Aspiring law students are constantly told about the skills they need to become successful in their academic and professional careers. They are often encouraged to attend skills workshops, career talks and secure work experience placements in order to develop these.
However, very little emphasis is placed on the skills many young people already possess and even less emphasis is placed on how these skills are relevant in the legal profession. The following are but a few examples.
It can be difficult to see how a Saturday job in the local shop can equip you with the skills which often prove invaluable for solicitors and barristers alike. However, working efficiently under pressure while remaining approachable and communicating well with customers are just as relevant when you are preparing coffee as when you are putting together a legal case.
It is inevitable that lawyers will communicate with clients so good people skills are essential. Throw in the ability to communicate effectively in stressful situations, and your skill set will appear even broader. If you have ever dealt with a difficult customer or helped to resolve a customer complaint during a busy shift you have almost certainly utilised these essential skills. If you compare this to the scenario of a frustrated client complaining about the duration of their case or the outcome of a court judgement, the same skill set is in play.
Good communicators are also better at collaborating with colleagues which is especially important since lawyers will never work in isolation. Don’t be too quick to dismiss your Saturday job as irrelevant to your legal career aspirations, since it may have equipped you with skills which are far more relevant than you realise.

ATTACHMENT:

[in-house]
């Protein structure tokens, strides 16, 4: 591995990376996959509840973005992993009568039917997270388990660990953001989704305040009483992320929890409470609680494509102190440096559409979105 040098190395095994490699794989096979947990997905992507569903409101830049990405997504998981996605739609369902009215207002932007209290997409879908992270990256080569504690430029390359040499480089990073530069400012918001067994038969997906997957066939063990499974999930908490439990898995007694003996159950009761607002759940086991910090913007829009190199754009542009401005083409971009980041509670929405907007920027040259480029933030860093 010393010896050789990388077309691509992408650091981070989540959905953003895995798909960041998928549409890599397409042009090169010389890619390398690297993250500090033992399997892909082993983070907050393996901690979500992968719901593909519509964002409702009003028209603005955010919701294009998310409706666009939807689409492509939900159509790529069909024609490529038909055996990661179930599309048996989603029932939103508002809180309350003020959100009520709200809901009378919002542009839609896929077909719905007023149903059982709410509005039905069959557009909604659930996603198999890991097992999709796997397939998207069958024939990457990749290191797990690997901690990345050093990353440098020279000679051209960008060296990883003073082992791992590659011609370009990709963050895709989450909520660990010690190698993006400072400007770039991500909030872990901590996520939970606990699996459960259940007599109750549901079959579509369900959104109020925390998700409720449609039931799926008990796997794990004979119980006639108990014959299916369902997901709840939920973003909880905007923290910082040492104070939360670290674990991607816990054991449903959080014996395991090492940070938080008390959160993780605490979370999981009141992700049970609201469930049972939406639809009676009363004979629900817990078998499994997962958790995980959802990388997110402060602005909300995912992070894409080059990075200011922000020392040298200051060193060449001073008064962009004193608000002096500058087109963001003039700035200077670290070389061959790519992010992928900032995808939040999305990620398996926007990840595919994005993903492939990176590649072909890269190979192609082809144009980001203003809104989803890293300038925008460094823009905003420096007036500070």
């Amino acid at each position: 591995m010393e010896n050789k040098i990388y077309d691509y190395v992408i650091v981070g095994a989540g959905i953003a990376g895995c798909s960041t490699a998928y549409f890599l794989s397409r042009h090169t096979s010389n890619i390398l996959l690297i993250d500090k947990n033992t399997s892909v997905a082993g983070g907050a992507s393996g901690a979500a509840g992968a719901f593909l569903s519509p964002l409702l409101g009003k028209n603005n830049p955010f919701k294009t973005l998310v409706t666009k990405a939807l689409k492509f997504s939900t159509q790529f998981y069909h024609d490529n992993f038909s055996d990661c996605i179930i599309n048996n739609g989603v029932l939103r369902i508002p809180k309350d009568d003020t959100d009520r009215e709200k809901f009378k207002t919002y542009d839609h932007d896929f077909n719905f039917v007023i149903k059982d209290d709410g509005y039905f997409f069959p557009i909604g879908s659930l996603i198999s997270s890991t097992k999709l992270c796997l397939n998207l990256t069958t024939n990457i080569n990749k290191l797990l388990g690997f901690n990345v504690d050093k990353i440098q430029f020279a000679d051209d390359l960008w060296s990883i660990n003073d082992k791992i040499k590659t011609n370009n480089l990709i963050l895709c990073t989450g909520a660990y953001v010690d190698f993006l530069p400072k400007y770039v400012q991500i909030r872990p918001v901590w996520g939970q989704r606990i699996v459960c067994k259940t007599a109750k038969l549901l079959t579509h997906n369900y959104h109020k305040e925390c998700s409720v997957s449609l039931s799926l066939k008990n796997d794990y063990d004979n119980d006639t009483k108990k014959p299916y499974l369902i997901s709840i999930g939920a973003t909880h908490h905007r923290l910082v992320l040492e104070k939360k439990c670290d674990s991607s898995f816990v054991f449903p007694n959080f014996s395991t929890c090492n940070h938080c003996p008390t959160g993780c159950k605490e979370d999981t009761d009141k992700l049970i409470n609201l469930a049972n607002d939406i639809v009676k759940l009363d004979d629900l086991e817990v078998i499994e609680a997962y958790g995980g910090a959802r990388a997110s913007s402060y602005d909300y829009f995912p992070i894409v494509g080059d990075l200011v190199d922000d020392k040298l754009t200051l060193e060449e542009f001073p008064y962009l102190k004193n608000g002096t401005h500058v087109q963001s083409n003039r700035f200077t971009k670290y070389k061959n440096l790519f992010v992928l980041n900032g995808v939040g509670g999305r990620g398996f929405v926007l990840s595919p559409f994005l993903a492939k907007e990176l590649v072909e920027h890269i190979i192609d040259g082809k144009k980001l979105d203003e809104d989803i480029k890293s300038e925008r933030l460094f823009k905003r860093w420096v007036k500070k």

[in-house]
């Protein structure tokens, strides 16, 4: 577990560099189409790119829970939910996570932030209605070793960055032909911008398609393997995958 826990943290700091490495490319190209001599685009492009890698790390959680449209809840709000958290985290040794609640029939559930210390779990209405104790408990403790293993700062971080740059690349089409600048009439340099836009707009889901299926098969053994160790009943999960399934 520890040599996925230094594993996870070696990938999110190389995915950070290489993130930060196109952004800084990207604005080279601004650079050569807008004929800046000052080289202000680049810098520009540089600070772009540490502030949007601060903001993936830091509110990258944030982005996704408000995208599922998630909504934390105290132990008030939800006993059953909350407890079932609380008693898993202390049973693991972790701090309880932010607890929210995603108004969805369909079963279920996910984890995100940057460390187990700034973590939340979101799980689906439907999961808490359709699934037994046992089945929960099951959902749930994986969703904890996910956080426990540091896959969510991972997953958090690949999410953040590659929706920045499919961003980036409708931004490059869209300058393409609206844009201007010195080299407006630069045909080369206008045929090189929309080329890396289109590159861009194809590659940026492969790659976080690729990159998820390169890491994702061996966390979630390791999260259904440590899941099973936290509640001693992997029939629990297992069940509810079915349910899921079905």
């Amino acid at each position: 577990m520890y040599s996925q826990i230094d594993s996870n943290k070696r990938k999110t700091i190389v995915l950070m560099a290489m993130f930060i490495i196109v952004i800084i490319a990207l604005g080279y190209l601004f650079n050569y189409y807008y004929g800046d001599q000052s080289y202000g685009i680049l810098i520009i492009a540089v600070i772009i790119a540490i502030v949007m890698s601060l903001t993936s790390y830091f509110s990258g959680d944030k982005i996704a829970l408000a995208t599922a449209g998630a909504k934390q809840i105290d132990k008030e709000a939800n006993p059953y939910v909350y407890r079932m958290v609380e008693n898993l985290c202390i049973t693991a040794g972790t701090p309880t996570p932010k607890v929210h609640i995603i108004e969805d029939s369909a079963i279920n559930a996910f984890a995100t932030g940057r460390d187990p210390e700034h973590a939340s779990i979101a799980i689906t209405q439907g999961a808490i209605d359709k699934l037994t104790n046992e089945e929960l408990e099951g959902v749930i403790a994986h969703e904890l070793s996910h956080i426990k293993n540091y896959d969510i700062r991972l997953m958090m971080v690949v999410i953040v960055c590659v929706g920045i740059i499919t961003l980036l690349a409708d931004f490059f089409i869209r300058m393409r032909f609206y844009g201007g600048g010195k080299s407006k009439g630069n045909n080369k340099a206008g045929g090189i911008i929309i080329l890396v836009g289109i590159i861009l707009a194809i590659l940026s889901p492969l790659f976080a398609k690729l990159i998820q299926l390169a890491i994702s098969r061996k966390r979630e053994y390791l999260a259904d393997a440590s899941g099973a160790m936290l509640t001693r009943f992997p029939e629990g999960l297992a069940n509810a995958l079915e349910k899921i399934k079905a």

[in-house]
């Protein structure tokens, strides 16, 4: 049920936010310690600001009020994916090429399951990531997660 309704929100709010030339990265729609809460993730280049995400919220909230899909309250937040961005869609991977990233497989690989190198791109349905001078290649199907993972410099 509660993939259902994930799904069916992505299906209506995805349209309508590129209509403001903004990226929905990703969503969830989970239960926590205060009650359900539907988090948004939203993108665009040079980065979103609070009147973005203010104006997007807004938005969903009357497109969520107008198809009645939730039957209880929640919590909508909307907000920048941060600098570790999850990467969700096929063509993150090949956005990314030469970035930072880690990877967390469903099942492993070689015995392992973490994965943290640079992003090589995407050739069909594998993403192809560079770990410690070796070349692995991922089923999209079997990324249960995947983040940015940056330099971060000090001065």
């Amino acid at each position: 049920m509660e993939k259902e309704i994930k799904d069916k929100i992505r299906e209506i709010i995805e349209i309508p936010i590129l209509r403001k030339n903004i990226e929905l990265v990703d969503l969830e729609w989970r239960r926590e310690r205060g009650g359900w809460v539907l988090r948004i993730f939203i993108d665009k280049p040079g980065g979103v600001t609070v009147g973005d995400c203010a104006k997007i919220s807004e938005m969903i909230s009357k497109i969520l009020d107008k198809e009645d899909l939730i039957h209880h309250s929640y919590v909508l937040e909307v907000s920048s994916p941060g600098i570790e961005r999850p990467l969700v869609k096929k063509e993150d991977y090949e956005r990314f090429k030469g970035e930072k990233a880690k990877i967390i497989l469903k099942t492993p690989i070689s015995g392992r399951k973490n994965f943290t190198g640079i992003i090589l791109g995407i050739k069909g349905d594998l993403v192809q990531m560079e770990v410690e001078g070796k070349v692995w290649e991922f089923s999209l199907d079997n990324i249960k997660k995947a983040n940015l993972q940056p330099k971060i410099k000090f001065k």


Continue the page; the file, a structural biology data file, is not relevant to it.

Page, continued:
Many see social media as a way of procrastinating rather than as a useful tool for businesses. However, social media is one of the easiest and most effective methods of gaining publicity.
Many aspiring lawyers neglect this fact when applying for work experience and consequently throw away the natural advantage of the younger generation. As a result, interview questions like “what do you think our firm could do to become more successful?” can leave law applicants stumped for ideas. At best you may recite some facts and statistics you came across when researching the firm and at worst you might give an overly general or borderline irrelevant answer.
However, suggesting that the firm improves its social media presence is an often unexpected and interesting answer. The best part? It is very likely that you already know how to make these improvements. For instance, social media can be used to promote the firm in a more accessible way than a corporate website, helping to attract future employees and keep clients in the loop. Social media allows firms to promote their work, showcase any awards and draw attention to any charitable events it supports. All this improves a firm’s public image. Ultimately, standing out as an applicant could be as simple as demonstrating your understanding of social media as a powerful marketing tool.
Typically, law has always been associated with hard work, academic ability and occasionally long hours. Therefore it is hardly surprising that many hopeful law students devote themselves to work and study while their personal time gradually diminishes.
However, employers and academic institutions look for determination and resilience as key attributes in applicants. Therefore, it is important to develop your personal life and continue to pursue your interests outside of law. This will demonstrate that you have the drive and motivation to juggle multiple commitments and do more than just study law.
Do not be tempted to quit your sports team or refrain from joining a choir because you feel the need to dedicate your time exclusively to work. Of course, you should maintain high academic standards at the same time, but the key to success is finding a balance. Nurturing the skills and interests you already have not only makes you a well-rounded student or employee, it also helps you to manage your time and any stress far better.
So next time you start to panic about all the skills you have yet to develop, try focusing on the skills you already have and how you can promote them.
Words: Mariya Rankin
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